BALQUHIDDER (Gaelic, "the farm in the back-lying country"), a village and parish of Perthshire, Scotland.
For a discussion of this question see Celt: Scottish Gaelic Literature.
She didn't walk far before someone in a tiny car speaking only Gaelic pulled alongside her and motioned to her.
Is Craigellachie - Gaelic for "the rock of alarm" - (pop. 454), on the confines of Elginshire.
A mile and a half northeast are the Falls of Bracklinn (Gaelic, "white-foaming pool"), formed by the Keltie, which takes a leap of 50 ft.
Both in Gaelic and in old French it is cat, although sometimes taking the form of chater in the latter; the Gaelic designation of the European wild cat being cat fiadhaich.
This usage, coupled with the existence of a distinct term in Gaelic for the wild species, leaves little doubt that the word "cat" properly denotes only the domesticated species.
It was founded in 1776 by Sir James Grant of Grant, and became the chief seat of that ancient family, who had lived on their adjoining estate of Freuchie (Gaelic, fraochach, " heathery") since the beginning of the 15th century, and hence were usually described as the lairds of Freuchie.
The word is Celtic, appearing in Welsh (very frequently) as afon, in Manx as aon, and in Gaelic as abhuinn (pronounced avain), and is radically identical with the Sanskrit ap, water, and the Lat.
FORRES (Gaelic, far uis, " near water"), a royal and police burgh of Elginshire, Scotland.
DUMFRIES (Gaelic, "the fort in the copse"), a royal and parliamentary burgh and capital of the county, Dumfriesshire, Scotland.
The skull is I There are no native names either in Teutonic or Celtic languages; such words as German Kaninchen or English cony are from the Latin cuniculus, while the Irish, Welsh and Gaelic are adaptations from English.
By correspondence he stimulated some friends in Edinburgh to establish charity schools in the Highlands, and the Gaelic School Society (1811) was his idea.
BLANTYRE (Gaelic, "the warm retreat"), a parish of Lanarkshire, Scotland.
It is said that Robert Bruce held within its walls the last parliament in which the Gaelic language was used.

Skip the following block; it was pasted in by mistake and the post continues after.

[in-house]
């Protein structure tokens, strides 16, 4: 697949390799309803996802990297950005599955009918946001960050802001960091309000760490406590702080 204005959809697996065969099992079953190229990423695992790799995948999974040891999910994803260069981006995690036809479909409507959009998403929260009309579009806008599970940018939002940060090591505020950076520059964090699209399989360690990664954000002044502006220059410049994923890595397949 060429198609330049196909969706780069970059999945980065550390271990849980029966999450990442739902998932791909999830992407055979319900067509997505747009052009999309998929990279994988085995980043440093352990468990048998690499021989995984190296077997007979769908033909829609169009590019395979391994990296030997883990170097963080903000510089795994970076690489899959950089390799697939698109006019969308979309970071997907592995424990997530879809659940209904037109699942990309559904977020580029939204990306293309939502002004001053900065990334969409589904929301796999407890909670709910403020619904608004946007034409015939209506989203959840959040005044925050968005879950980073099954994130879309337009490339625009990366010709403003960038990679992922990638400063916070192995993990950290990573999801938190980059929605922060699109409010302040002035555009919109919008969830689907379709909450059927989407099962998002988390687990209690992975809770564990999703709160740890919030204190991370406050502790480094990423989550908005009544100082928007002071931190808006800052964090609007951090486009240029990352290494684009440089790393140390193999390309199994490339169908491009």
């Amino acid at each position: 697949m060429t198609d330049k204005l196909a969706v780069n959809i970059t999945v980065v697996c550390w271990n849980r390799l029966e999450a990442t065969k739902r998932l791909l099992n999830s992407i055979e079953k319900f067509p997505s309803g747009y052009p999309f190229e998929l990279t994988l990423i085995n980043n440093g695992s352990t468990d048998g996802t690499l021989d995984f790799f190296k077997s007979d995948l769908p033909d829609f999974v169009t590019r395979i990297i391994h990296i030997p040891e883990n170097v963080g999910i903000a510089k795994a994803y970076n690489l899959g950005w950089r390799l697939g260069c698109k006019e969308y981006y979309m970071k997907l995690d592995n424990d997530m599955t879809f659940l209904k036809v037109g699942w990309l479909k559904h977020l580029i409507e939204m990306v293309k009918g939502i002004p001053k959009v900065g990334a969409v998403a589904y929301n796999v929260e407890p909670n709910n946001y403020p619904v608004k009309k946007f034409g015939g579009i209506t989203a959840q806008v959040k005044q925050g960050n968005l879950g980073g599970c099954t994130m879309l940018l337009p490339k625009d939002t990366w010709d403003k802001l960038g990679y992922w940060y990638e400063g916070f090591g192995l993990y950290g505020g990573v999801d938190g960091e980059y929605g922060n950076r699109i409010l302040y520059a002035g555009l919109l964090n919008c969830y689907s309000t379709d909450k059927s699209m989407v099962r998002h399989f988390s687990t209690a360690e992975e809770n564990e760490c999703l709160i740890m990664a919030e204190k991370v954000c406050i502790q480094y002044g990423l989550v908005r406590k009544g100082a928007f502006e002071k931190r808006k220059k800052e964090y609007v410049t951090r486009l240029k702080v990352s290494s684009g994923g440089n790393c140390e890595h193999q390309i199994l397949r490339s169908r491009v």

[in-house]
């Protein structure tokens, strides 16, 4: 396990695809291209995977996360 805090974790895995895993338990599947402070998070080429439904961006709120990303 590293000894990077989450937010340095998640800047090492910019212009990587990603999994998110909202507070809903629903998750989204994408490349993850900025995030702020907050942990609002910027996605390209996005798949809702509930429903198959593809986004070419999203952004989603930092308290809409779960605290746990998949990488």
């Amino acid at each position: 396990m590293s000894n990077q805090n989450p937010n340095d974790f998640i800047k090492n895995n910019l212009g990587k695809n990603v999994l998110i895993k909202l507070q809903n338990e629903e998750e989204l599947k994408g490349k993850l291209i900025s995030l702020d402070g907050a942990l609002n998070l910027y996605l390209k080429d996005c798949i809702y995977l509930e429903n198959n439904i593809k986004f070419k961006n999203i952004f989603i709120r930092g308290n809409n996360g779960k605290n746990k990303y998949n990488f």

Skoon; Gaelic, skene, "a cutting"), a parish of Perthshire, Scotland, containing Old Scone, the site of an historic abbey and palace, and New Scone, a modern village (pop. 1585), 2 m.
Its Gaelic name was Dunedin.
Beyond the railway station stands the obelisk to the memory of Ewen Maclachlan (1775-1822), the Gaelic poet, who was born in the parish.
This poem has the additional interest of showing the racial antipathy between the "Inglis"- speaking inhabitants of the Lothians and the "Scots" or Gaelic-speaking folk of the west country.
In 1745, owing to his knowledge of Gaelic, he was appointed deputy chaplain of the 43rd (afterwards the 42nd) regiment (the Black Watch), the licence to preach being granted him by special dispensation, although he had not completed the required six years of theological study.
The Celtic heroic saga in the British islands may be divided into the two principal groups of Gaelic (Irish) and Brython (Welsh), the first, excluding the purely mythological, into the Ultonian (connected with Ulster) and the Ossianic. The Ultonianis grouped round the names of King Conchobar and the heroCuchulainn, " the Irish Achilles," the defender of Ulster against all Ireland, regarded by some as a solar hero.
ENNIS (Gaelic, Innis, an island; Irish, Ennis and Inish), the county town of Co.
DUNBAR (Gaelic, "the fort on the point"), a royal, municipal and police burgh, and seaport of Haddingtonshire, Scotland.